In mid-February, I-70 Community Hospital in Sweet Springs, Missouri, took the unusual step of voluntarily suspending its own license after state regulators said it was “out of regulatory compliance.”
The 15-bed critical access hospital said it planned to reopen in 90 days. But now the path forward has become steeper.
On Thursday, the Centers for Medicare & Medicaid Services cut off the hospital’s participation in the Medicare program. CMS cited deficiencies that are “so serious they constitute an immediate threat to patient health and safety.”
The rural facility, about 65 miles east of Kansas City, is the latest hospital once run by EmpowerHMS, which used to be based in North Kansas City, to find itself in regulatory and financial trouble.
Empower is no longer in charge at I-70 Community Hospital. A court-appointed receiver, Cohesive Healthcare Management & Consulting of Shawnee, Oklahoma, is now running the show, and it says it plans to contest CMS’s decision.
“We’re in the process of developing an appeal to that,” said the hospital’s interim CEO, Roland Gee. “Our corporate staff and legal staff are beginning to work on that.”
The hospital opened more than a dozen years ago and employed about 50 people.
The hospital and an adjoining clinic remain closed, but Gee said the hospital is working on a plan to address the deficiencies that would allow the hospital and clinic to reopen. He declined to go into specifics other than saying it’s “based on the reports that were furnished to us by CMS from their investigations.”
“There are just a lot of moving parts right now,” he said.
Sweet Springs has a population of around 1,400. The closest hospitals to town are in Clinton, Marshall, Sedalia and Warrensburg, Missouri.
I-70 Community Hospital’s closure last month roughly coincided with the closure of another EmpowerHMS-run hospital, Oswego Community Hospital in Oswego, Kansas, about 160 miles south of Kansas City. The 12-bed facility closed abruptly after saying it was unable to cover its operating expenses.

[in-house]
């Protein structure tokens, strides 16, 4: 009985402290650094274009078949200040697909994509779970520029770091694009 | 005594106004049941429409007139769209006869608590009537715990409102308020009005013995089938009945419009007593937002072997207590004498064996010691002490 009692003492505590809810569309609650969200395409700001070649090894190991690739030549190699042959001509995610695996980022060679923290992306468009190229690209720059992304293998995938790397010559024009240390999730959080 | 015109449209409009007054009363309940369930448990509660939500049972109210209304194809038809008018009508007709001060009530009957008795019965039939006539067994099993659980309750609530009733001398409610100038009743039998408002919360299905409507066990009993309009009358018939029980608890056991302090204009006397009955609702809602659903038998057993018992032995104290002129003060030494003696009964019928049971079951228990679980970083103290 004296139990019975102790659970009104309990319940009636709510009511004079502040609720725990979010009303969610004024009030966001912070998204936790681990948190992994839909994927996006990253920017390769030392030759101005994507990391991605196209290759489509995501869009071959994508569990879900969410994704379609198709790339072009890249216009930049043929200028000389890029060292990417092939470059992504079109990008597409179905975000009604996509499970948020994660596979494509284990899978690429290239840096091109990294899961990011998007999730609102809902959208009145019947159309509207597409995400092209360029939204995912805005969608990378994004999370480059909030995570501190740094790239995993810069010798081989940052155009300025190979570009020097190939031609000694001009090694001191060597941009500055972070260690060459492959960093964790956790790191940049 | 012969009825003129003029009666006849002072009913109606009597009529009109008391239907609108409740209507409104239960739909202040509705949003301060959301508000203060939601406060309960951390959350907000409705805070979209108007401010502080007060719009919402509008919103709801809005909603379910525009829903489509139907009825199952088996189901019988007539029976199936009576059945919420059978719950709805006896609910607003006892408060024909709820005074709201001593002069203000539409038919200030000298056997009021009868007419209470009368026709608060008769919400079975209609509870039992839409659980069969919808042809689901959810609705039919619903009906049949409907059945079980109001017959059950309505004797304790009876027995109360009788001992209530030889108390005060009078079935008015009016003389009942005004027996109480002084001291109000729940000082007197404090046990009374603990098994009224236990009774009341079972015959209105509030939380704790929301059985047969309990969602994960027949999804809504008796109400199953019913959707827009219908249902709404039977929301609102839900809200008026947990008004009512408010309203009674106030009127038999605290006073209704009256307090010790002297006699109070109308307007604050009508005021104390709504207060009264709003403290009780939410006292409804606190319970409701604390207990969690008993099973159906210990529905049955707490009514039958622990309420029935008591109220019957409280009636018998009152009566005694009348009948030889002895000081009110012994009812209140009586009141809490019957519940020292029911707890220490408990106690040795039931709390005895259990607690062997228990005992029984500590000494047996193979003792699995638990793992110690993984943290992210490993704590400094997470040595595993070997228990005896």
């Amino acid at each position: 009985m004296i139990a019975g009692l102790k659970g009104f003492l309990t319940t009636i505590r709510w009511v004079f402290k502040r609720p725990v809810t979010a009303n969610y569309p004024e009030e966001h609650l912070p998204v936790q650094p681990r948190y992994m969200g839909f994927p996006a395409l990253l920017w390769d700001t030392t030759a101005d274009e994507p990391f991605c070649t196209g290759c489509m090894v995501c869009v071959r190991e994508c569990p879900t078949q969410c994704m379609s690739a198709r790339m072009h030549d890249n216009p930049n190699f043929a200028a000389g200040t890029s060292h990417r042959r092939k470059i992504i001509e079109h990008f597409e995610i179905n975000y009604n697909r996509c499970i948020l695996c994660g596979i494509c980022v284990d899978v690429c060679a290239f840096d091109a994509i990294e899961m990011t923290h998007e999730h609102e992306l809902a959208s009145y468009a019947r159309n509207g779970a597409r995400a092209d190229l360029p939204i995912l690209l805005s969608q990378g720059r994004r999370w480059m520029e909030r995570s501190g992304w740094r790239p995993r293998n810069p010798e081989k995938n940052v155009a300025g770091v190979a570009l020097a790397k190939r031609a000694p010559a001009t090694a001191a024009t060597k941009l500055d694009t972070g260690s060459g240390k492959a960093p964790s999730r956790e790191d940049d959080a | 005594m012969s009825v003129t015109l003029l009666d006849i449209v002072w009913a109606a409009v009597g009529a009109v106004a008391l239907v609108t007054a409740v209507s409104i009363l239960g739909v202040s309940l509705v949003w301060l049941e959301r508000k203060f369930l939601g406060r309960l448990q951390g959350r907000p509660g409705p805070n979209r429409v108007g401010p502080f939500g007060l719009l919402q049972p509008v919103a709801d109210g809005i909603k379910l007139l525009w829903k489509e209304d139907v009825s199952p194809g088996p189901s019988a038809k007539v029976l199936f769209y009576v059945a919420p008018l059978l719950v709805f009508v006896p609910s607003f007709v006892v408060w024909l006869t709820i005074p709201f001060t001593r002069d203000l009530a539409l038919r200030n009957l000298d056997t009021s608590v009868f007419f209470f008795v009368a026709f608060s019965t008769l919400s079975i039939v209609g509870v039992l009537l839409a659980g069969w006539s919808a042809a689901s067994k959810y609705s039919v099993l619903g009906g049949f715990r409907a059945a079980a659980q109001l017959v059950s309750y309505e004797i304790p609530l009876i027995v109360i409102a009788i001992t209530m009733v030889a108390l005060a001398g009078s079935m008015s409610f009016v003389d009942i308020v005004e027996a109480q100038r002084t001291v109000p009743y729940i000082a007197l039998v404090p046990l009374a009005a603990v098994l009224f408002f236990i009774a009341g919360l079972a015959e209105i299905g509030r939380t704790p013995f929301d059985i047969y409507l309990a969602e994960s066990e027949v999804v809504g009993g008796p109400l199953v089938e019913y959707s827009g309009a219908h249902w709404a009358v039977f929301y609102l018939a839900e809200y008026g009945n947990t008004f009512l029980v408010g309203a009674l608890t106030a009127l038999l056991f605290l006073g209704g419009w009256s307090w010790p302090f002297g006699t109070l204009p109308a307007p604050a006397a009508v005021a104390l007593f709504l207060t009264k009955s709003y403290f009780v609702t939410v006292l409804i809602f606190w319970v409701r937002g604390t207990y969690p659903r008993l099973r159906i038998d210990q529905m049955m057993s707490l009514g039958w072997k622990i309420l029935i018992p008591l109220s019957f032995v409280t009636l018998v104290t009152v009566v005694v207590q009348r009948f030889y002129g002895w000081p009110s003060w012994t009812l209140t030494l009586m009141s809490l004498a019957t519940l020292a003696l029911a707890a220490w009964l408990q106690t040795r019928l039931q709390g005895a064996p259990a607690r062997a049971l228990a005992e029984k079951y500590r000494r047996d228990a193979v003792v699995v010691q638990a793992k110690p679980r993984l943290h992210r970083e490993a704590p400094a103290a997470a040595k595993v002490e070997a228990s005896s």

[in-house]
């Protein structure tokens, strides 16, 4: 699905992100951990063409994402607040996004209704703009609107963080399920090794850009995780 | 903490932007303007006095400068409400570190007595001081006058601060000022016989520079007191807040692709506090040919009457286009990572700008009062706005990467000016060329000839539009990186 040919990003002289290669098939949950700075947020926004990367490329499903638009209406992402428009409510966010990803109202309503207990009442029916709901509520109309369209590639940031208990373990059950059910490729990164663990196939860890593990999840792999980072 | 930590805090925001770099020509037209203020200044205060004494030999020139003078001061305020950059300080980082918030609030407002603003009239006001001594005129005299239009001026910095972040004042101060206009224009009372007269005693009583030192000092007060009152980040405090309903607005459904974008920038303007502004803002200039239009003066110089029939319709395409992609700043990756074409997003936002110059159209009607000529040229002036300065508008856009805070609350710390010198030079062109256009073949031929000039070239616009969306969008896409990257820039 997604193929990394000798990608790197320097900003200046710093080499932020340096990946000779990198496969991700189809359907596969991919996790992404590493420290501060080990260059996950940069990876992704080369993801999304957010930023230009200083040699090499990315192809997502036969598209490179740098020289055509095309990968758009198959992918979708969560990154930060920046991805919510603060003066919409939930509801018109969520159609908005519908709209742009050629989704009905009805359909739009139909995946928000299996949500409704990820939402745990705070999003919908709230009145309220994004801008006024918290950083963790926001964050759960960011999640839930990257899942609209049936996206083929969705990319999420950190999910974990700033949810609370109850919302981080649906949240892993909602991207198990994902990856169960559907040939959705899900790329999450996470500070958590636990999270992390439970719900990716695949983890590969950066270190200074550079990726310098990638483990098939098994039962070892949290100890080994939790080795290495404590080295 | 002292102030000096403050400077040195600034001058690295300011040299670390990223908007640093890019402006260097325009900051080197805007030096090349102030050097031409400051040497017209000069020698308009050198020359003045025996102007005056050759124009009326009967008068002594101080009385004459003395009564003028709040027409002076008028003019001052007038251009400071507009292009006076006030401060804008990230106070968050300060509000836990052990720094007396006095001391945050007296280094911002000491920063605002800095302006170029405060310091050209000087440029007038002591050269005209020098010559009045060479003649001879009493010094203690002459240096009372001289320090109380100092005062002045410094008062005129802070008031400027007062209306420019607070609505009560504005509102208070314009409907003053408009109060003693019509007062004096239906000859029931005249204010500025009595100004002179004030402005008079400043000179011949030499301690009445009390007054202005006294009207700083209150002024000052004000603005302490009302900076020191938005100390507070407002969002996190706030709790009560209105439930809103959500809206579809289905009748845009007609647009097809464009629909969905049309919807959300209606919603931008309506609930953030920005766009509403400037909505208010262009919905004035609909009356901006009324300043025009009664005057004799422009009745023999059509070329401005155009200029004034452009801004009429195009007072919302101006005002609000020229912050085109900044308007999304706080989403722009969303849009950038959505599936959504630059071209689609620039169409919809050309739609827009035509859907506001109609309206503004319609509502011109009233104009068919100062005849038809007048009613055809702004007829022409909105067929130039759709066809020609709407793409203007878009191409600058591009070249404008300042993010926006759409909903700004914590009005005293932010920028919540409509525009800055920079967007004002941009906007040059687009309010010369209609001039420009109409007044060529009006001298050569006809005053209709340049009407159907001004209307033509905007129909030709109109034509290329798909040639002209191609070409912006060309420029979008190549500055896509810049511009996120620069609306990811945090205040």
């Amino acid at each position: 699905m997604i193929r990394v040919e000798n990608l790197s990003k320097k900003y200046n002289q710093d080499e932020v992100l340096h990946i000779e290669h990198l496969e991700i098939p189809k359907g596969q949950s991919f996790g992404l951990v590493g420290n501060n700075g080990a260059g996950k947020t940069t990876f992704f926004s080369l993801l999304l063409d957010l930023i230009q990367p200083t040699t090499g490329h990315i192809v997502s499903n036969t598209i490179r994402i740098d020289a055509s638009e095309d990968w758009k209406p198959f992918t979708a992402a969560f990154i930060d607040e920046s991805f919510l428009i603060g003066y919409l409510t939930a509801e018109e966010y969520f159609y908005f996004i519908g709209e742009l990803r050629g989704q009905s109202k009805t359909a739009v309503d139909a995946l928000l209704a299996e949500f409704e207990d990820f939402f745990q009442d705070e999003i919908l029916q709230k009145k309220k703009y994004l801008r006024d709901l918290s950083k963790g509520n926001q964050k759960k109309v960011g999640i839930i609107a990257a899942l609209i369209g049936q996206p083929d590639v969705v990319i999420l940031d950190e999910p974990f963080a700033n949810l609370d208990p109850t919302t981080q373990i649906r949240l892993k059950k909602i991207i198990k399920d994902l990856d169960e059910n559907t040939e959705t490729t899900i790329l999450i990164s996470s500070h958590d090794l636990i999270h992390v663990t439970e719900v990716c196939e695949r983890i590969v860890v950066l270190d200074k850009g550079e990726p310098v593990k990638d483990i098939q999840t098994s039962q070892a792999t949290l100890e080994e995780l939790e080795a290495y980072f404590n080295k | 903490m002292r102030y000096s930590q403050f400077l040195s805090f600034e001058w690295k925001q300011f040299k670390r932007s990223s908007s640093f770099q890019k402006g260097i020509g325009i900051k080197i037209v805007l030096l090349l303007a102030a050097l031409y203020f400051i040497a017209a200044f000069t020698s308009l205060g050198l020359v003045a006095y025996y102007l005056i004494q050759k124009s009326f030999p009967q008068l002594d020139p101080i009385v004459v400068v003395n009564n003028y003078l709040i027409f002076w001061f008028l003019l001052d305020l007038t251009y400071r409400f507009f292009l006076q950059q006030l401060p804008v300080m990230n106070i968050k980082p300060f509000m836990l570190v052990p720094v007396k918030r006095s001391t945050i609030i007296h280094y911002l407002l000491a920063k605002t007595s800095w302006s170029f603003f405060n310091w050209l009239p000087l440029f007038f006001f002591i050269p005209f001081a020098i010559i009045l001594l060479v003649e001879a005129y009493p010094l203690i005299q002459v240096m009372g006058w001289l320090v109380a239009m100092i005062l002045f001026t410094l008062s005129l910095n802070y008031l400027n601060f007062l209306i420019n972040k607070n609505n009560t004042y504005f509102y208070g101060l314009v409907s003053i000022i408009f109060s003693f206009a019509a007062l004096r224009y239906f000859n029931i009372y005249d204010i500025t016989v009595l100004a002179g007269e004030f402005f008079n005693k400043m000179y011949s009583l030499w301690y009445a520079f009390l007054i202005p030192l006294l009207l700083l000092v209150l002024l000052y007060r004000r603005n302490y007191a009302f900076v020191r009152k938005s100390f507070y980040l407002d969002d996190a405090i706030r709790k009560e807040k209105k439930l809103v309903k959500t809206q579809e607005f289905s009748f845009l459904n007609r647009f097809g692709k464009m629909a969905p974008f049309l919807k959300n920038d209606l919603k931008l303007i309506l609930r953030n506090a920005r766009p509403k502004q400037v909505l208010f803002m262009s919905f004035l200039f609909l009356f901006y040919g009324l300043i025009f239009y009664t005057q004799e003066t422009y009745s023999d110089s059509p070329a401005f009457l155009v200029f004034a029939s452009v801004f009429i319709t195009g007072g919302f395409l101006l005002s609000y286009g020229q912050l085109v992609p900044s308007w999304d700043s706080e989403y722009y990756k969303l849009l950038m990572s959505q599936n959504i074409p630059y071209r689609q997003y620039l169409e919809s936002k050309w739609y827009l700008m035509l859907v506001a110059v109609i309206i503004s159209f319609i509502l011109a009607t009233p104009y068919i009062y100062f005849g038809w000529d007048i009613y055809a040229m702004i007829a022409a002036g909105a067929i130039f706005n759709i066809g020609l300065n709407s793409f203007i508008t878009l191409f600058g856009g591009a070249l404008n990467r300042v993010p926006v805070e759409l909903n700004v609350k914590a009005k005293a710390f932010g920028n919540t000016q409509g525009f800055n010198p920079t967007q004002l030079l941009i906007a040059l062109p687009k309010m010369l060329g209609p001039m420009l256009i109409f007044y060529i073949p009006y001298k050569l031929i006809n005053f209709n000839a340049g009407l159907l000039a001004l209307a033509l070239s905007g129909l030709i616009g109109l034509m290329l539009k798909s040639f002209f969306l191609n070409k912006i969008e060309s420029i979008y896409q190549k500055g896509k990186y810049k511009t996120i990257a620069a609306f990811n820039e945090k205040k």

Two other hospitals once run by EmpowerHMS – Hillsboro Community Hospital in Hillsboro, Kansas, and Fulton Medical Center in Fulton, Missouri – have been placed under new management after they struggled to make payroll and meet other financial obligations, and ran short on supplies.
Adding to Hillsboro Community Hospital’s woes, CMS recently cited it for serious deficiencies, including a failure to follow its chest-pain procedures for three patients with cardiac complaints and two patients for suicidal thoughts. CMS also said the hospital had failed to provide laboratory services “for medical management of emergency conditions.”
The hospital’s CEO did not return a call seeking comment.
Other hospitals run by EmpowerHMS have experienced similar financial problems recently. Last week, an Oklahoma judge ruled that Fairfax Community Hospital in Fairfax, Oklahoma, was insolvent and named a receiver to take over its operations. And as of last week, employees of Horton Community Hospital in Horton, Kansas, had not been paid since Feb. 15.
In January, Florida-based iHealthcare entered into agreements with Jorge A. Perez, the Florida resident who led EmpowerHMS, to provide hospital management services to Empower’s hospitals. In exchange, Perez was eligible for about $2.5 million in “success fees” if certain conditions were met.
The hospitals covered by the agreements included I-70, Oswego, Hillsboro, Fulton, Fairfax and Horton. Other hospitals covered by the agreements are:
- De Queen Hospital in De Queen, Arkansas
- Drumright Community Hospital in Drumright, Oklahoma
- Haskell County Community Hospital in Stigler, Oklahoma
- Lauderdale Community Hospital in Ripley, Tennessee
- Prague Community Hospital in Prague, Oklahoma
- Regional General in Williston, Florida
- Washington County Hospital in Plymouth, North Carolina
Dan Margolies is a senior reporter and editor at KCUR. You can reach him on Twitter @DanMargolies.